Impact of Covid-19 Social-distancing on Sleep Timing and Duration During a University Semester

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Smit, A. N., Juda, M., Livingstone, A., U., S. R., & Mistlberger, R. E. (2021). Impact of COVID-19 social-distancing on sleep timing and duration during a university semester. PLOS ONE, 16(4), e0250793.

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DOI: 10.1371/journal.pone.0250793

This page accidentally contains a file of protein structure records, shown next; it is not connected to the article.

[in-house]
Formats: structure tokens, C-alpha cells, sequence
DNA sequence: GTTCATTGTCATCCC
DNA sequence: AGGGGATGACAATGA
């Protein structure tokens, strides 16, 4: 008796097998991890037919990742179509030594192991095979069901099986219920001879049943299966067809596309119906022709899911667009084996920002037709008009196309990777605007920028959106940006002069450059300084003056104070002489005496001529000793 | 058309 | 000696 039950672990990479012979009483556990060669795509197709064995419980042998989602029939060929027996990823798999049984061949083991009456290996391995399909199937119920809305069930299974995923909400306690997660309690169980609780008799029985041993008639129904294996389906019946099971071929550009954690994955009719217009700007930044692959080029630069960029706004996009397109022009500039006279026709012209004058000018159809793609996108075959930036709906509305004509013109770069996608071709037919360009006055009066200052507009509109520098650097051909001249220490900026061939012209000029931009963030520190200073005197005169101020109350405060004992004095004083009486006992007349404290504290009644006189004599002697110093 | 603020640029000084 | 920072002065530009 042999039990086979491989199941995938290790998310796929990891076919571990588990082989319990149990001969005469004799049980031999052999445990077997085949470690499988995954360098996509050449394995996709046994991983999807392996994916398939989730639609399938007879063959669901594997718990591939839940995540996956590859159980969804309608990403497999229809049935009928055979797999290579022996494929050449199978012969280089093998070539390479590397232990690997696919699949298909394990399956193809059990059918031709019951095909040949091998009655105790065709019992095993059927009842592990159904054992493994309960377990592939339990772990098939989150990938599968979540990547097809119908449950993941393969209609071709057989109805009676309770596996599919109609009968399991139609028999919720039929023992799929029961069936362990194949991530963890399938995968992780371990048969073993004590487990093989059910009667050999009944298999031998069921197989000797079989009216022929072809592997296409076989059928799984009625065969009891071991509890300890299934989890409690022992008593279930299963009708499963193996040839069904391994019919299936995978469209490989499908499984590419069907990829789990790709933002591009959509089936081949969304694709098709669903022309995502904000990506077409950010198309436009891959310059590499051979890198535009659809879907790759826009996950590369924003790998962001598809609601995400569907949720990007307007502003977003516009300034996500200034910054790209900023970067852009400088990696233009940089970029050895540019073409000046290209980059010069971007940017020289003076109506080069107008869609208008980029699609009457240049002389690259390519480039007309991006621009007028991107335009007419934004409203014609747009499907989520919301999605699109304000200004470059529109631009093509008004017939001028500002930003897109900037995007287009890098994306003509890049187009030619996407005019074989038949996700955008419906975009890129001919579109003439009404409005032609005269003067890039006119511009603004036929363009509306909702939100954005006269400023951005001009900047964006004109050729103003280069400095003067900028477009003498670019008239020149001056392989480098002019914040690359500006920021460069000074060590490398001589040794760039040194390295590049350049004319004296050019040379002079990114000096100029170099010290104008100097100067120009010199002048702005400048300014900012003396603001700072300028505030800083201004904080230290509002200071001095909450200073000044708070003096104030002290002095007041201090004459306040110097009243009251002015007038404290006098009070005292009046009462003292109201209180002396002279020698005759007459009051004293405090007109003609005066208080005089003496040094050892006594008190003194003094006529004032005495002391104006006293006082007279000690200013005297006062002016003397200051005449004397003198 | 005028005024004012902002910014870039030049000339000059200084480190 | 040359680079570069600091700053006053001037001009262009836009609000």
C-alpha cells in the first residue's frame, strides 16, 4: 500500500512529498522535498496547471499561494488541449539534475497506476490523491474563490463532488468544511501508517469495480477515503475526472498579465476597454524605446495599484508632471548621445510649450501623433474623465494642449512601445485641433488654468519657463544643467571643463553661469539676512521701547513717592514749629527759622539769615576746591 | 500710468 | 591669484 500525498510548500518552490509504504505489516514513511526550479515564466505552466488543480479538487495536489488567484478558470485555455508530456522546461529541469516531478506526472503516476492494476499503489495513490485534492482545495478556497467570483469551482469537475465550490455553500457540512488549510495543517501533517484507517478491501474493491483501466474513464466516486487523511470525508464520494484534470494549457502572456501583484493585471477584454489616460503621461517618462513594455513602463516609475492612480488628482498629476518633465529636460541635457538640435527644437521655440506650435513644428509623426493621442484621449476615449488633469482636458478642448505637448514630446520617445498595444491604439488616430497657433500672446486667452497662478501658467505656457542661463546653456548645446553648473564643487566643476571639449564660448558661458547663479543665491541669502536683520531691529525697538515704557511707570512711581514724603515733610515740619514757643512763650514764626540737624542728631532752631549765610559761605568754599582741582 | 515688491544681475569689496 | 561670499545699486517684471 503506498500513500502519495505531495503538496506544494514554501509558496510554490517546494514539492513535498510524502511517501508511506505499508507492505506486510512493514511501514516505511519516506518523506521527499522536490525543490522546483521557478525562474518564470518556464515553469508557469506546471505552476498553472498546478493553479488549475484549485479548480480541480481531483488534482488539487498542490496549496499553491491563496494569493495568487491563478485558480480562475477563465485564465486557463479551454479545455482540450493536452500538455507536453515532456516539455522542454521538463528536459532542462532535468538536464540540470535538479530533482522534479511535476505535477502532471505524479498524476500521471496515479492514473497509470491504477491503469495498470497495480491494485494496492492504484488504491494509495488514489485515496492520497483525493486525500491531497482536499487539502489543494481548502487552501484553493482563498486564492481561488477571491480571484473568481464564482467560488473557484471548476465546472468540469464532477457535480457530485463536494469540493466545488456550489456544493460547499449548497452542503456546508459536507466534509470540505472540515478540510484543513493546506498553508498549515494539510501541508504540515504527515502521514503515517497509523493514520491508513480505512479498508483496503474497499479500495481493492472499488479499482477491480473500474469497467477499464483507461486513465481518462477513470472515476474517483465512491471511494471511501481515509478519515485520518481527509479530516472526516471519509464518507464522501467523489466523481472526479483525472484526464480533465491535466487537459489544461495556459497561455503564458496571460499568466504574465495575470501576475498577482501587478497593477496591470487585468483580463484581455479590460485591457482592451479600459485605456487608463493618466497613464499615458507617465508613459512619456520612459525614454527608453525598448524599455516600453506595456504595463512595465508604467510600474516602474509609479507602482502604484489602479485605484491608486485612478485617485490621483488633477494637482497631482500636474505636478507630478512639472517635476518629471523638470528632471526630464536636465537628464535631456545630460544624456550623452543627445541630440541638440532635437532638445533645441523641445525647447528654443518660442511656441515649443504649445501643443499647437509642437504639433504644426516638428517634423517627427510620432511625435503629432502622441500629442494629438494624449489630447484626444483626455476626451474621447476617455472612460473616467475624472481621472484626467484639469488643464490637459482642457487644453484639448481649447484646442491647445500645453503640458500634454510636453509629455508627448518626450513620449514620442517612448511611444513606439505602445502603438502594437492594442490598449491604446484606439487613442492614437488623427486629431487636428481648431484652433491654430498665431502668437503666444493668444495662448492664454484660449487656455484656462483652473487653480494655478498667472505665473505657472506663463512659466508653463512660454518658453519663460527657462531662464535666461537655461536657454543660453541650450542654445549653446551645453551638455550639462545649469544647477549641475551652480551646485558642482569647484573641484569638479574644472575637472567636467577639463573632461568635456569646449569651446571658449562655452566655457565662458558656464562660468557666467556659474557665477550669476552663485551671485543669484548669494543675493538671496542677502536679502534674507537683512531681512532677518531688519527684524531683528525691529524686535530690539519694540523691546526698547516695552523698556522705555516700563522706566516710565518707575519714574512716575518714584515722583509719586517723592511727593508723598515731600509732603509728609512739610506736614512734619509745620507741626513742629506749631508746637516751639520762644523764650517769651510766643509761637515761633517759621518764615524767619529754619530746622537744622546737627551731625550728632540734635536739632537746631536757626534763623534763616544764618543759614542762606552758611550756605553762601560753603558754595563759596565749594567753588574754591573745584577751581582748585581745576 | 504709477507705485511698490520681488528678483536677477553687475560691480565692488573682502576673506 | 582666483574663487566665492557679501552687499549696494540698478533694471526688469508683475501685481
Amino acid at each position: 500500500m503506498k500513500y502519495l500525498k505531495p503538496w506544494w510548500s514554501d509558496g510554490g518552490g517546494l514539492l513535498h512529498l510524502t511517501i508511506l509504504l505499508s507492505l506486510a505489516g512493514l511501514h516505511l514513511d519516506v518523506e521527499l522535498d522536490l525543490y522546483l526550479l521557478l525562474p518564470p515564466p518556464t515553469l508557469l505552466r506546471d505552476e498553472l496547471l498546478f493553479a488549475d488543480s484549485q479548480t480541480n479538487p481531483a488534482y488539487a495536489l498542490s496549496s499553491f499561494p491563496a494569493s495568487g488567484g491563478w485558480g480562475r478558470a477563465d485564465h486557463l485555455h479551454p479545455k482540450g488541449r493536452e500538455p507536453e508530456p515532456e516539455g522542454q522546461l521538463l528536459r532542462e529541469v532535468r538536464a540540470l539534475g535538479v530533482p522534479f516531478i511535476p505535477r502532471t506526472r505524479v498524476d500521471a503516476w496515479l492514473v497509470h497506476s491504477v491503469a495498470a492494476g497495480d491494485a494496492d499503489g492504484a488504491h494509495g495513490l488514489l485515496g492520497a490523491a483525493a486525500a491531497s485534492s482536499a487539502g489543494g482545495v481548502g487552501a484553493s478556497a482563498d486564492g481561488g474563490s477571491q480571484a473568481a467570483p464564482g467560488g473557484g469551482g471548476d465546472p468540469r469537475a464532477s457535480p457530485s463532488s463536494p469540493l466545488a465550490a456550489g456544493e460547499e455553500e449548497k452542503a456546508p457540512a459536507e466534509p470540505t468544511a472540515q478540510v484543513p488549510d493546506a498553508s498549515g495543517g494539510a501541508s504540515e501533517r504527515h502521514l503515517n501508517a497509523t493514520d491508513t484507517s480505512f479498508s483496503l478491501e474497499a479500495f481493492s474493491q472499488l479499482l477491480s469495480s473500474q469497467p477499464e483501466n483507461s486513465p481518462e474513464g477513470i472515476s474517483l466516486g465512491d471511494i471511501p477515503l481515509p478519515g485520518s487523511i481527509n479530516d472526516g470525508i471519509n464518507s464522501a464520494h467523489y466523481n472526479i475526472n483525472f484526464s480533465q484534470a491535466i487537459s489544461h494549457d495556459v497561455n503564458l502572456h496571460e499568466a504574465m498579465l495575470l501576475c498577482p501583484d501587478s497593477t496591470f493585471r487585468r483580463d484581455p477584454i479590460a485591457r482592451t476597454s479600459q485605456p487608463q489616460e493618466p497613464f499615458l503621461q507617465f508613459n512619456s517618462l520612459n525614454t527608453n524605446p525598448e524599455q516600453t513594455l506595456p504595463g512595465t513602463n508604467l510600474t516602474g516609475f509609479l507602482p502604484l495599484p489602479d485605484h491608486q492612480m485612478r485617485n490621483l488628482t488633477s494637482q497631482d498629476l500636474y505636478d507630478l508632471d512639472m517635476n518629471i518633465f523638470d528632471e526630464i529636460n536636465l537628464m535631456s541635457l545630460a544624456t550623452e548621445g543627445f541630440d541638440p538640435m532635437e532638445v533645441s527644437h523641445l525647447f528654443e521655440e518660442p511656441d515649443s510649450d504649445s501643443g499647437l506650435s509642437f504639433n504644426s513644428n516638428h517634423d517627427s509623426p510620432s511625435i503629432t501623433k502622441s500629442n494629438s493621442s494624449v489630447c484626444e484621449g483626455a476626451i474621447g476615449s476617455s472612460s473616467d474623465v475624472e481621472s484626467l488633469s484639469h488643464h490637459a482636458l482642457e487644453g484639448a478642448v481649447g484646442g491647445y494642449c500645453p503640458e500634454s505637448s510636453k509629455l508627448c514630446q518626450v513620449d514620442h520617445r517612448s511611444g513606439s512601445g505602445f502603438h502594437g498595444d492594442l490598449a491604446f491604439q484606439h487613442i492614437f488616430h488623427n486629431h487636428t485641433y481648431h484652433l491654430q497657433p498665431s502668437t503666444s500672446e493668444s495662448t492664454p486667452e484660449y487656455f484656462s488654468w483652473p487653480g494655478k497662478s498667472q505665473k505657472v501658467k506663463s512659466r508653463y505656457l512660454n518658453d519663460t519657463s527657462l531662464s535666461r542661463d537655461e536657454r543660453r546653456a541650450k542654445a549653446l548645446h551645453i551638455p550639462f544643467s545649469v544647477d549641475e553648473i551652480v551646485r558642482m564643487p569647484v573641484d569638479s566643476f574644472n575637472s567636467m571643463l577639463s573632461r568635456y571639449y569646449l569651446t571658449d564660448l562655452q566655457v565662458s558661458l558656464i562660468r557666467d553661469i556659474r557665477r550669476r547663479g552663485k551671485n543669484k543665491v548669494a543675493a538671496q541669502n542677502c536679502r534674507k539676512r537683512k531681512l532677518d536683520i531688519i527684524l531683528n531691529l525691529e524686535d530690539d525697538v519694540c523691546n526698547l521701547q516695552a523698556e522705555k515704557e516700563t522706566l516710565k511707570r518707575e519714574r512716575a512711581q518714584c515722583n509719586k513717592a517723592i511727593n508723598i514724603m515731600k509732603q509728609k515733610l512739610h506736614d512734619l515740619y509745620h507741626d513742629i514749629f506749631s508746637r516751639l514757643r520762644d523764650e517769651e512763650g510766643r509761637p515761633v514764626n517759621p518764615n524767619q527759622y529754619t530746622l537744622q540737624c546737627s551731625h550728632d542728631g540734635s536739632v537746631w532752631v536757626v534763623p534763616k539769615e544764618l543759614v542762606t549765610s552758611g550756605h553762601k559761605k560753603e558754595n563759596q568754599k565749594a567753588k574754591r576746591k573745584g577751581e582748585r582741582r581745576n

Social-distancing directives to contain community transmission of the COVID-19 virus can be expected to affect sleep timing, duration or quality. Remote work or school may increase time available for sleep, with benefits for immune function and mental health, particularly in those individuals who obtain less sleep than age-adjusted recommendations. Young adults are thought to regularly carry significant sleep debt related in part to misalignment between endogenous circadian clock time and social time. We examined the impact of social-distancing measures on sleep in young adults by comparing sleep self-studies submitted by students enrolled in a university course during the 2020 summer session (entirely remote instruction, N = 80) with self-studies submitted by students enrolled in the same course during previous summer semesters (on-campus instruction, N = 452; cross-sectional study design). Self-studies included 2–8 week sleep diaries, two chronotype questionnaires, written reports, and sleep tracker (Fitbit) data from a subsample. Students in the 2020 remote instruction semester slept later, less efficiently, less at night and more in the day, but did not sleep more overall despite online, asynchronous classes and ~44% fewer work days compared to students in previous summers. Subjectively, the net impact on sleep was judged as positive or negative in equal numbers of students, with students identifying as evening types significantly more likely to report a positive impact, and morning types a negative impact. Several features of the data suggest that the average amount of sleep reported by students in this summer course, historically and during the 2020 remote school semester, represents a homeostatic balance, rather than a chronic deficit. Regardless of the interpretation, the results provide additional evidence that social-distancing measures affect sleep in heterogeneous ways.

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